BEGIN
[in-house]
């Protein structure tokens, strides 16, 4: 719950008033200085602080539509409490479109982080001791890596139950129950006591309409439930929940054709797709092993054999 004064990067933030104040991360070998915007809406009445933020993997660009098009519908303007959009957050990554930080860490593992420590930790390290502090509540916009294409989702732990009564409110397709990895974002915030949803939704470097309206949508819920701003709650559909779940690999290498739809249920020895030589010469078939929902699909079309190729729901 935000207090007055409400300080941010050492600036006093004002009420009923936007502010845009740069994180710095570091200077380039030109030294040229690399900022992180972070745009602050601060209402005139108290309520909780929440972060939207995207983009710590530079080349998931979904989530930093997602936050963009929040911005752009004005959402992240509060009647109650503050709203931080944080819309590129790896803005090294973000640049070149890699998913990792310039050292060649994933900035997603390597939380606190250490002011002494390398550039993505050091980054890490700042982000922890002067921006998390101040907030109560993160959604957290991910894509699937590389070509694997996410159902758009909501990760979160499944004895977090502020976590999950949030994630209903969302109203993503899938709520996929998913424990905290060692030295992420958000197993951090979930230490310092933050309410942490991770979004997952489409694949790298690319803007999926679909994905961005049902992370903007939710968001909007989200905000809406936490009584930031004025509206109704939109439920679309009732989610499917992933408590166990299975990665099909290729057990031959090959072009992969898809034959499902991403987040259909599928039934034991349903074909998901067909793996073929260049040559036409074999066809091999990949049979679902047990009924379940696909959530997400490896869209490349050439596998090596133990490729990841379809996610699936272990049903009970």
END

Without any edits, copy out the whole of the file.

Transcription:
[in-house]
């Protein structure tokens, strides 16, 4: 719950008033200085602080539509409490479109982080001791890596139950129950006591309409439930929940054709797709092993054999 004064990067933030104040991360070998915007809406009445933020993997660009098009519908303007959009957050990554930080860490593992420590930790390290502090509540916009294409989702732990009564409110397709990895974002915030949803939704470097309206949508819920701003709650559909779940690999290498739809249920020895030589010469078939929902699909079309190729729901 935000207090007055409400300080941010050492600036006093004002009420009923936007502010845009740069994180710095570091200077380039030109030294040229690399900022992180972070745009602050601060209402005139108290309520909780929440972060939207995207983009710590530079080349998931979904989530930093997602936050963009929040911005752009004005959402992240509060009647109650503050709203931080944080819309590129790896803005090294973000640049070149890699998913990792310039050292060649994933900035997603390597939380606190250490002011002494390398550039993505050091980054890490700042982000922890002067921006998390101040907030109560993160959604957290991910894509699937590389070509694997996410159902758009909501990760979160499944004895977090502020976590999950949030994630209903969302109203993503899938709520996929998913424990905290060692030295992420958000197993951090979930230490310092933050309410942490991770979004997952489409694949790298690319803007999926679909994905961005049902992370903007939710968001909007989200905000809406936490009584930031004025509206109704939109439920679309009732989610499917992933408590166990299975990665099909290729057990031959090959072009992969898809034959499902991403987040259909599928039934034991349903074909998901067909793996073929260049040559036409074999066809091999990949049979679902047990009924379940696909959530997400490896869209490349050439596998090596133990490729990841379809996610699936272990049903009970």